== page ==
Coming to America: Good-bye, Port Townsend

Posted 12/13/16

Decorating the Christmas tree, hanging bright lights and preparing special holiday meals are all part of ending 2016 with good cheer.

It’s also the end of my student life in Port Townsend.

I …

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Coming to America: Good-bye, Port Townsend

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Decorating the Christmas tree, hanging bright lights and preparing special holiday meals are all part of ending 2016 with good cheer.

It’s also the end of my student life in Port Townsend.

I am an international student from Beijing, China, and Port Townsend has been my first place to experience the American life. When I arrived in the summer of 2015, my eyes couldn’t get away from the downtown Victorian-style buildings from the late 19th century. I've enjoyed special events like the Wooden Boat Festival, Port Townsend Film Festival and the Rhododendron Festival. It’s incredible to see this little town retain its own uniqueness.

"What a lovely community” is my deepest impression of Port Townsend. People always show their smiles and say “hi” to passersby on the street, people are trusting and don't always lock their home or car, and parents feel safe asking other parents to give their kids a ride home after school. Compared with big cities, there is no urbanite’s indifference in Port Townsend. I still remember several of my host family's neighbors coming over to celebrate my arrival last year at the Bothells. It makes me think of how people treat their neighbors when I lived in Beijing. Most people there live in apartments, and tend to either look at their phones or keep silent when seeing their neighbors in the hallway or the elevator. By contrast, friendly neighbors are one of the reasons that I enjoy living in Port Townsend.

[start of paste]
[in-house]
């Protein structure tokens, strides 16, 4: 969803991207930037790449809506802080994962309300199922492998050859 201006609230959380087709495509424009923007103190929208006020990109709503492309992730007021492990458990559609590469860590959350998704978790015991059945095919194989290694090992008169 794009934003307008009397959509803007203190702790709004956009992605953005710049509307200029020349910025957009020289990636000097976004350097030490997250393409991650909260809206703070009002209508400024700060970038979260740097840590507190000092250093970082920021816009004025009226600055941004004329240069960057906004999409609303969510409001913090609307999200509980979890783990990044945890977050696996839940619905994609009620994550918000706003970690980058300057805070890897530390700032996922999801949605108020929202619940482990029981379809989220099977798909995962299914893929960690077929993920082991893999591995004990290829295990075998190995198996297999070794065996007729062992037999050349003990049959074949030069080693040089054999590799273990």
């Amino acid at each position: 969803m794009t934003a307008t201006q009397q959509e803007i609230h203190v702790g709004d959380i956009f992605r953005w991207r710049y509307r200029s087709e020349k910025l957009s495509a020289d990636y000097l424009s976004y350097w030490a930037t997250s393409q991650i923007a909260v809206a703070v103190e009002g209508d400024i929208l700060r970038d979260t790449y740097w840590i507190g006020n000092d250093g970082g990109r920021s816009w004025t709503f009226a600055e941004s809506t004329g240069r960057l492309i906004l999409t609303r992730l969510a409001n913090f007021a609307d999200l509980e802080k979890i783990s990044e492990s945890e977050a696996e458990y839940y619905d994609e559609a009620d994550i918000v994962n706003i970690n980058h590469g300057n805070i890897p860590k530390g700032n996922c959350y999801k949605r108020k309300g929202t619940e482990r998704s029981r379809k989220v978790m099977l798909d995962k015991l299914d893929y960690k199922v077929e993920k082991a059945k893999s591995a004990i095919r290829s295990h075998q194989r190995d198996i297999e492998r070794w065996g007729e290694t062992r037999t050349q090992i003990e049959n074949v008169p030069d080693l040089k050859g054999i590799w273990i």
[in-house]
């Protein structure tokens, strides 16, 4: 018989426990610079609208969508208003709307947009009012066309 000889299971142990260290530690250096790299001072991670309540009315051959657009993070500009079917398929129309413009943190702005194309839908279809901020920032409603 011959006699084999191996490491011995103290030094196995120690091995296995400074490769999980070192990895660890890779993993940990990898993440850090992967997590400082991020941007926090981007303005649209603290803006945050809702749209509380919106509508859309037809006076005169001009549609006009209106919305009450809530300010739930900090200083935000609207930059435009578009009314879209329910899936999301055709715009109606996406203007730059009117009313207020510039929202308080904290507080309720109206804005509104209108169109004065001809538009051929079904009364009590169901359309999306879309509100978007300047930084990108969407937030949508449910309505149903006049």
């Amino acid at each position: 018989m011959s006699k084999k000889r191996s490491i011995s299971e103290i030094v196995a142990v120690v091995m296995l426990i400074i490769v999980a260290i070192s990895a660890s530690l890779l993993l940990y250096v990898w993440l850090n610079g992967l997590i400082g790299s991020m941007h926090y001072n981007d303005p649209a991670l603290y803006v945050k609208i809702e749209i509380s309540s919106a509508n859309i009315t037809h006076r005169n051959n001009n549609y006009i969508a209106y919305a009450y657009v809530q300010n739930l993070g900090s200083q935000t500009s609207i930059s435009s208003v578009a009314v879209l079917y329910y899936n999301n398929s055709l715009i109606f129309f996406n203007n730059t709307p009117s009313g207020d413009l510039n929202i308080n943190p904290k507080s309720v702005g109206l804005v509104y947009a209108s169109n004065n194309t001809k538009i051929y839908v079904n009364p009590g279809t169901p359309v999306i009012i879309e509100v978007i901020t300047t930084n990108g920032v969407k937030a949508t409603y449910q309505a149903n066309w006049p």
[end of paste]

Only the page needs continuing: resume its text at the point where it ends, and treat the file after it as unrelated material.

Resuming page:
As a newcomer, I've been inspired by the huge culture shocks to write what I see and what I hear. Through Jefferson Community School’s support, I connected with the Port Townsend & Jefferson County Leader in April 2016 and started to write columns that compare and contrast the differences between Chinese and American cultures. I also write weekly blogs in Chinese aimed at students who may be planning to study in the states.

Not only have my English language skills improved, so has my social awareness.

There is no never-ending feast, and it’s time to say good-bye. After spending the Christmas holiday in Beijing, I’ll move to Buffalo, New York, to attend an all-girls' school and experience a new life on the East Coast. I want to give a big thanks to Jefferson Community School for supporting students with great mentorship programs, and another big thanks to Patrick Sullivan, editor at the Leader, for mentoring me as a journalism student. Thanks to all the readers who have commented on my columns along the way. I appreciate everything that I’ve learned from Port Townsend.

I, a 16-year-old high school student from the other the side of the world, am ready to keep rockin’ ’n’ rollin’ on my way in the wonderland of America.

(Jocelyn Yang, 16, is a student from Beijing, China, who has been studying at Jefferson Community School in Port Townsend. She also writes a weekly blog for students in China who may be planning to study in the U.S.)

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